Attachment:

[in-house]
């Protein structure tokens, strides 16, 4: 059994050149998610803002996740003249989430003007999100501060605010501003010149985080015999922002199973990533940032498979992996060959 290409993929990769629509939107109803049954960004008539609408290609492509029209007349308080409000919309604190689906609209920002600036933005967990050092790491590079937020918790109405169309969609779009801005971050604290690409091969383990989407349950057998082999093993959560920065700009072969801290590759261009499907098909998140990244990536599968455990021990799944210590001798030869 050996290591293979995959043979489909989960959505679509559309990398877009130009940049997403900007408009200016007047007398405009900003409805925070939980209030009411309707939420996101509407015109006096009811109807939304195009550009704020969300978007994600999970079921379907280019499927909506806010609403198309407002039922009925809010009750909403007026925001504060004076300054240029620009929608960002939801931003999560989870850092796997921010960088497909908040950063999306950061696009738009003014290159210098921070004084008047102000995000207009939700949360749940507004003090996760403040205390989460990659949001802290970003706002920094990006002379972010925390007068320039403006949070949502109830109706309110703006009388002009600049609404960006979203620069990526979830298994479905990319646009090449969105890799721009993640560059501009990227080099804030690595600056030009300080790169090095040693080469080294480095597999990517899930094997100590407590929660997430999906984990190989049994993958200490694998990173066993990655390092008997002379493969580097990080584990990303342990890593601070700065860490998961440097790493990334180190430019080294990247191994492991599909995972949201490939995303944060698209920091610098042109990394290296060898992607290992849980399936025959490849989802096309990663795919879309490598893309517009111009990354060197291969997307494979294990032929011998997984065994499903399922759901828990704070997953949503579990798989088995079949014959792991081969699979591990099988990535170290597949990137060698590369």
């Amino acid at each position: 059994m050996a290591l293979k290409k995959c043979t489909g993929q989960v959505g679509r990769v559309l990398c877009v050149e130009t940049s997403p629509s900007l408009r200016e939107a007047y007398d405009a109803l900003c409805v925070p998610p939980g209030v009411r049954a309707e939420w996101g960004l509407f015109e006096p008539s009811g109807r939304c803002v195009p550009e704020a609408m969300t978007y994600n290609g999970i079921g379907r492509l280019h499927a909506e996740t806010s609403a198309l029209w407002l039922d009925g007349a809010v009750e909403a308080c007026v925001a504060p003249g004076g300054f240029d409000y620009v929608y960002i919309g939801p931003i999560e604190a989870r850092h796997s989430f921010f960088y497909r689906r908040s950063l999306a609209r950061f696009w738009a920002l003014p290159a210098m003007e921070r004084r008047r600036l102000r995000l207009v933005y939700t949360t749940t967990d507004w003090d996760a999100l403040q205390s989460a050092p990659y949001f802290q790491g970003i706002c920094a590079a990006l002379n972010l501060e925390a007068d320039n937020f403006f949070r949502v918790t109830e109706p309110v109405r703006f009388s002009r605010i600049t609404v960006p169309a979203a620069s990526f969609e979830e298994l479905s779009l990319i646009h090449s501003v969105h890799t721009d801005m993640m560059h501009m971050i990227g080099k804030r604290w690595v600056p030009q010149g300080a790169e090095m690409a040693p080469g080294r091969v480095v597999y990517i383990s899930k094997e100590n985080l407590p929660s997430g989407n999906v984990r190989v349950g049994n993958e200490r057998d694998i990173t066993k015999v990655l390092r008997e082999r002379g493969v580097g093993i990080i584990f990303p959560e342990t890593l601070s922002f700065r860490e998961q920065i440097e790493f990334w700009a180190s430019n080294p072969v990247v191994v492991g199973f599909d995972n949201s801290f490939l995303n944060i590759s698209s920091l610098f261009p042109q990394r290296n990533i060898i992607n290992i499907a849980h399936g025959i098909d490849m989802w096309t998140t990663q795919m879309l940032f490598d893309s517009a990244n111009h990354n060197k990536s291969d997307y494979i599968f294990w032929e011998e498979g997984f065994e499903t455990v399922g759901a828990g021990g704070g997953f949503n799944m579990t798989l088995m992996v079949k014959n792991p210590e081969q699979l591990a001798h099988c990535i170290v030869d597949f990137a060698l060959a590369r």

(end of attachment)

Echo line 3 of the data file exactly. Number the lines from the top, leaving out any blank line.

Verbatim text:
């Amino acid at each position: 059994m050996a290591l293979k290409k995959c043979t489909g993929q989960v959505g679509r990769v559309l990398c877009v050149e130009t940049s997403p629509s900007l408009r200016e939107a007047y007398d405009a109803l900003c409805v925070p998610p939980g209030v009411r049954a309707e939420w996101g960004l509407f015109e006096p008539s009811g109807r939304c803002v195009p550009e704020a609408m969300t978007y994600n290609g999970i079921g379907r492509l280019h499927a909506e996740t806010s609403a198309l029209w407002l039922d009925g007349a809010v009750e909403a308080c007026v925001a504060p003249g004076g300054f240029d409000y620009v929608y960002i919309g939801p931003i999560e604190a989870r850092h796997s989430f921010f960088y497909r689906r908040s950063l999306a609209r950061f696009w738009a920002l003014p290159a210098m003007e921070r004084r008047r600036l102000r995000l207009v933005y939700t949360t749940t967990d507004w003090d996760a999100l403040q205390s989460a050092p990659y949001f802290q790491g970003i706002c920094a590079a990006l002379n972010l501060e925390a007068d320039n937020f403006f949070r949502v918790t109830e109706p309110v109405r703006f009388s002009r605010i600049t609404v960006p169309a979203a620069s990526f969609e979830e298994l479905s779009l990319i646009h090449s501003v969105h890799t721009d801005m993640m560059h501009m971050i990227g080099k804030r604290w690595v600056p030009q010149g300080a790169e090095m690409a040693p080469g080294r091969v480095v597999y990517i383990s899930k094997e100590n985080l407590p929660s997430g989407n999906v984990r190989v349950g049994n993958e200490r057998d694998i990173t066993k015999v990655l390092r008997e082999r002379g493969v580097g093993i990080i584990f990303p959560e342990t890593l601070s922002f700065r860490e998961q920065i440097e790493f990334w700009a180190s430019n080294p072969v990247v191994v492991g199973f599909d995972n949201s801290f490939l995303n944060i590759s698209s920091l610098f261009p042109q990394r290296n990533i060898i992607n290992i499907a849980h399936g025959i098909d490849m989802w096309t998140t990663q795919m879309l940032f490598d893309s517009a990244n111009h990354n060197k990536s291969d997307y494979i599968f294990w032929e011998e498979g997984f065994e499903t455990v399922g759901a828990g021990g704070g997953f949503n799944m579990t798989l088995m992996v079949k014959n792991p210590e081969q699979l591990a001798h099988c990535i170290v030869d597949f990137a060698l060959a590369r």